• Fimbriae: The fringe-like structure located at the end of the tube that captures an egg released from the ovary and draws it into the tube.
  • Infundibulum: The funnel-like structure of the tube, which is margined by the fimbriae.
  • Ampulla: The longest portion of the tube with a thin wall (almost muscle-free) and wide lumen (g). It is usually the portion where fertilization takes place.
  • Isthmus: The almost straight portion of the tube with a relatively thick muscular wall and with the narrowest lumen(g).
  • Interstitium: The portion of the tube that is closest to the uterus. It is sometimes known as the uterine portion of the tube for the fact that it lies within the uterus. The inner lining of the fallopian tube is made up of fine finger like projections called the cilia. These cilia are important in assisting the movement of the eggs towards the uterine cavity and the sperms into the ampulla of the fallopian tube.
Figure 1.4 Superior view of the pelvic organs

Figure 1.4 is a different view of the female pelvis. It is how the pelvis looks when
a gynaecologist looks at the pelvis either through a laparotomy (large incision on the abdomen) or through a laparoscope (key hole surgery).

The uterus is in the centre. In front (anterior) of the uterus is the urinary bladder. Behind (posterior) to the uterus is the rectum. A slippery membrane called the peritoneum(g) covers the whole pelvis and abdomen. Beneath the peritoneum, on either side of the pelvis, run the ureters. The ureter is a small tube that carries urine and runs from the kidney to the bladder. Large blood vessels are present on both sides of the pelvis. These blood vessels carry blood from the heart to both the legs and back.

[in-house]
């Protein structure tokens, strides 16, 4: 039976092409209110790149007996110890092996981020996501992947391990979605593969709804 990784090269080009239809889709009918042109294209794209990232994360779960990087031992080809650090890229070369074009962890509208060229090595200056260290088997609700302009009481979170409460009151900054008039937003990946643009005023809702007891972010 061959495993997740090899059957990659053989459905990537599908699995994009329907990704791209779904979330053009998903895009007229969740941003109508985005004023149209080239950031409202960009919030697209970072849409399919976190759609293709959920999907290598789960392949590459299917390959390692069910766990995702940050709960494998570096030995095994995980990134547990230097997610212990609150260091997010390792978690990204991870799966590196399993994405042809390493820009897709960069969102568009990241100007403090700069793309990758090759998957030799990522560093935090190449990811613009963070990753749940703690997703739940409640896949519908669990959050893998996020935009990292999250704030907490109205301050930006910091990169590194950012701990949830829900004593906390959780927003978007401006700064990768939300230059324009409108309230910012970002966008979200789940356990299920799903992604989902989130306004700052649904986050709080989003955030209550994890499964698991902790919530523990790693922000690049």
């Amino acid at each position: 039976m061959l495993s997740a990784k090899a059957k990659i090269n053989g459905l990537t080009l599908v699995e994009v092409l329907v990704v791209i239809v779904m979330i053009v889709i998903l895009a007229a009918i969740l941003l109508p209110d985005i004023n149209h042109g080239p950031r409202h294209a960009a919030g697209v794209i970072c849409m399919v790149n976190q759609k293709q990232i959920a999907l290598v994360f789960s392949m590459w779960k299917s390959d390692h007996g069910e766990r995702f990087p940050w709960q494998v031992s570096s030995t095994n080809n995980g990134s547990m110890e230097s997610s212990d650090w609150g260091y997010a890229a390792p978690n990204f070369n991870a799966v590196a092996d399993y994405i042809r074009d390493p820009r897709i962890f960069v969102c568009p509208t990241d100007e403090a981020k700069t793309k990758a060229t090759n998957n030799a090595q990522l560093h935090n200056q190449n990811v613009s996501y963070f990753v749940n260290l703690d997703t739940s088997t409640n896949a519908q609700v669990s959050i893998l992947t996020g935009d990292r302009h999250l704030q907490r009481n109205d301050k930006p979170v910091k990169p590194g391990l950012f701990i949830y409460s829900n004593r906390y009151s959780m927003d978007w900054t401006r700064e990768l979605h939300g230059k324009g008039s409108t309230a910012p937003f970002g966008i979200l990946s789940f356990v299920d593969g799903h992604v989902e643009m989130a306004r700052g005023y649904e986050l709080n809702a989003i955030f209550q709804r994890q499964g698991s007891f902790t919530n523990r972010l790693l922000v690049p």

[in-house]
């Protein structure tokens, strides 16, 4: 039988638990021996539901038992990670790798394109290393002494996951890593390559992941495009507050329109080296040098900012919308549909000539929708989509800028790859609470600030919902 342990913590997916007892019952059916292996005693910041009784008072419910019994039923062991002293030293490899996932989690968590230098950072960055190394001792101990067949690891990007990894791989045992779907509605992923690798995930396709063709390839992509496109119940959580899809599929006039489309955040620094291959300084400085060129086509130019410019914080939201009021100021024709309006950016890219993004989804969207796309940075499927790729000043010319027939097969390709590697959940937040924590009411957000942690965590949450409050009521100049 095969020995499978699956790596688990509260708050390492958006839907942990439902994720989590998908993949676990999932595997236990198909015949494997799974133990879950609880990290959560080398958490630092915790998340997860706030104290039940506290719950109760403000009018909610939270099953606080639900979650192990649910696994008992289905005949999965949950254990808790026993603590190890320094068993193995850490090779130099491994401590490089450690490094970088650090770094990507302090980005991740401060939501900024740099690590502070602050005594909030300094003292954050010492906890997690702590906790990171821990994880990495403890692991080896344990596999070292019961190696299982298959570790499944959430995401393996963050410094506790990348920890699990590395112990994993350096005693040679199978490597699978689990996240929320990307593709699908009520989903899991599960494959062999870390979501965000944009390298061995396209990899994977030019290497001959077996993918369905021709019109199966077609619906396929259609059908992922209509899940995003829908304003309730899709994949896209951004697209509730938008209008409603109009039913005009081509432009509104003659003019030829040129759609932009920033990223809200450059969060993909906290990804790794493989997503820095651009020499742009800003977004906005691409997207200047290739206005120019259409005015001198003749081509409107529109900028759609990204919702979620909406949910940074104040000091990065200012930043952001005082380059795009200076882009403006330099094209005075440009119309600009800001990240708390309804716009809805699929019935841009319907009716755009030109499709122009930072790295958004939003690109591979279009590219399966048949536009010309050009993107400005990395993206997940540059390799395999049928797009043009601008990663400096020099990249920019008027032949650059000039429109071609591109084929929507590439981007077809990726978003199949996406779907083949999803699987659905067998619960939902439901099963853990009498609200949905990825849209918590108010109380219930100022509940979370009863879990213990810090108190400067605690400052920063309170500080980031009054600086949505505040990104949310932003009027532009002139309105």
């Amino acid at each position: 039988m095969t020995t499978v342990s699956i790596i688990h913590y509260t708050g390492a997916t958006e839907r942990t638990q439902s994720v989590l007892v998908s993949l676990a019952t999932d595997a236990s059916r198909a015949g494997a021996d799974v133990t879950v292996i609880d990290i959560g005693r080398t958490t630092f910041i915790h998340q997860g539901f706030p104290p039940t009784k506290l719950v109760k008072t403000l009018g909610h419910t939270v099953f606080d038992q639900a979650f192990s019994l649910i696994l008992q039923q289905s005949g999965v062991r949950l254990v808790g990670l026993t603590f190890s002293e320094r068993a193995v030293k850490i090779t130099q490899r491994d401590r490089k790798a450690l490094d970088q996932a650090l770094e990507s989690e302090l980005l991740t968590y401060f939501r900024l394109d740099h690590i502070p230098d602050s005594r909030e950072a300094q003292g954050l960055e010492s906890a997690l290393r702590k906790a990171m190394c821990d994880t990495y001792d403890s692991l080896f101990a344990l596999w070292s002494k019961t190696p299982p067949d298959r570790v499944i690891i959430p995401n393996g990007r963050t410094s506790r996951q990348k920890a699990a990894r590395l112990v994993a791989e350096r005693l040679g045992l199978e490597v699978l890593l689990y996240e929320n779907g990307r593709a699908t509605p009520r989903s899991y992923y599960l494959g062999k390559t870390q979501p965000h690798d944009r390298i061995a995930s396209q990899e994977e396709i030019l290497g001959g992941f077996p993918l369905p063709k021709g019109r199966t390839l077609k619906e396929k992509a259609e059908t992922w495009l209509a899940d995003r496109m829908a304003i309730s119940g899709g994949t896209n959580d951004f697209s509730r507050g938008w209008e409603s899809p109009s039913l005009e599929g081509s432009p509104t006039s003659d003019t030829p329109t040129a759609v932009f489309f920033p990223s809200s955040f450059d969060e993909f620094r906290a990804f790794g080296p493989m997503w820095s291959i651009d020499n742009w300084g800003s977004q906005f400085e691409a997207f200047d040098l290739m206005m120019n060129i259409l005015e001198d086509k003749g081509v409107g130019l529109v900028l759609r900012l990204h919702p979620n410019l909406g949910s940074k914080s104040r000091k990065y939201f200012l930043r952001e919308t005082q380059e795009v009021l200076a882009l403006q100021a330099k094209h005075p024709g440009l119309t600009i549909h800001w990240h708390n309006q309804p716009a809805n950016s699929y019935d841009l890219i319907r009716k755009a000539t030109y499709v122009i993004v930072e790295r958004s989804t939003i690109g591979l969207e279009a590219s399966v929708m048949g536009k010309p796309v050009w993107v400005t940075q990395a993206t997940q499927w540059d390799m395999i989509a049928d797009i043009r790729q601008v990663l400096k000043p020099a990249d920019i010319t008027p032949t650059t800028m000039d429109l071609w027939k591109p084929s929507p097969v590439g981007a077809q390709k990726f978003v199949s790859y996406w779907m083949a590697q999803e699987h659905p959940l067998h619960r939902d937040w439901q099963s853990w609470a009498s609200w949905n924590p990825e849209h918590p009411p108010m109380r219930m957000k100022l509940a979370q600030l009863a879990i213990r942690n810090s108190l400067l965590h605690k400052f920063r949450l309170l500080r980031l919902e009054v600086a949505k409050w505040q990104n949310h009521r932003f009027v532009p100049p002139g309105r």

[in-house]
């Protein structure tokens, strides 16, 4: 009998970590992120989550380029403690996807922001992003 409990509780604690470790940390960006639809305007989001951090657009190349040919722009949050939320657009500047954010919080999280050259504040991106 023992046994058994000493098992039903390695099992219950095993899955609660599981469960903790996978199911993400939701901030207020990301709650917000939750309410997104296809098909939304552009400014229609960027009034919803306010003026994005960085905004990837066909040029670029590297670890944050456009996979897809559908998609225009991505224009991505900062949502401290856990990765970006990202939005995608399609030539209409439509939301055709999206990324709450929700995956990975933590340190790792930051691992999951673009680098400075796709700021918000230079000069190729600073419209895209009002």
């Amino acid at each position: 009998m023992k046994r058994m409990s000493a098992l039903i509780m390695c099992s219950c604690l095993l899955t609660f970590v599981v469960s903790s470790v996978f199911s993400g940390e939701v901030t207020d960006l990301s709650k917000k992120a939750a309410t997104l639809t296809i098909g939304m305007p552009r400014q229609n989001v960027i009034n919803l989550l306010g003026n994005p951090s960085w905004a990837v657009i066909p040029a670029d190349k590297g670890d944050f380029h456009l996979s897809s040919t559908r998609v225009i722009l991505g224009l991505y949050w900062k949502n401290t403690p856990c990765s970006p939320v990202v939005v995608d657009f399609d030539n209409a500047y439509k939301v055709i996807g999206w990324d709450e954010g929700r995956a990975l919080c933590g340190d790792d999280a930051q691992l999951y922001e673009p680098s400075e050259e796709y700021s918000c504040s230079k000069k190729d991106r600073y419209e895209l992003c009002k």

Figure 1.5 Side view of the abdomen and pelvis

Figure 1.5 is a side view of the abdomen and pelvis. The uterus is in the centre. On the side and behind the uterus are the fallopian tubes and the ovaries. In front of (anterior to) the uterus is the urinary bladder and behind it (posterior to) is the rectum.

Figure 1.6 Laparoscopic view of a normal pelvic
Figure 1.6 Laparoscopic view of a normal pelvis
     (a) Uterus,
     (b) Right ovary,
     (c) Right fallopian tube,
     (d) Right infundibulopelvic ligament,
     (e) Rectum,
     (f) Pouch of Douglas,
     (g) Right uterosacral ligament,
     (h) Left uterosacral ligament,
     (i) Left fallopian tube,
     (j) Left ovary,
     (k) Leftinfundibulopelvicligament.
Figure 1.7 Urinary system

Figure 1.7 shows the urinary system. Ureters connect the kidneys to the urinary bladder. Ureters are found behind the peritoneum on the pelvic sidewalls. They run below the ovaries and on the side of the cervix under the uterine arteries before entering the bladder via the ureteric tunnel. Ureters are important structures to identify during gynaecological surgeries.

Summary

It is important to understand the normal female anatomy before proceeding to learn about common gynaecological diseases and laparoscopic surgery for gynaecological diseases.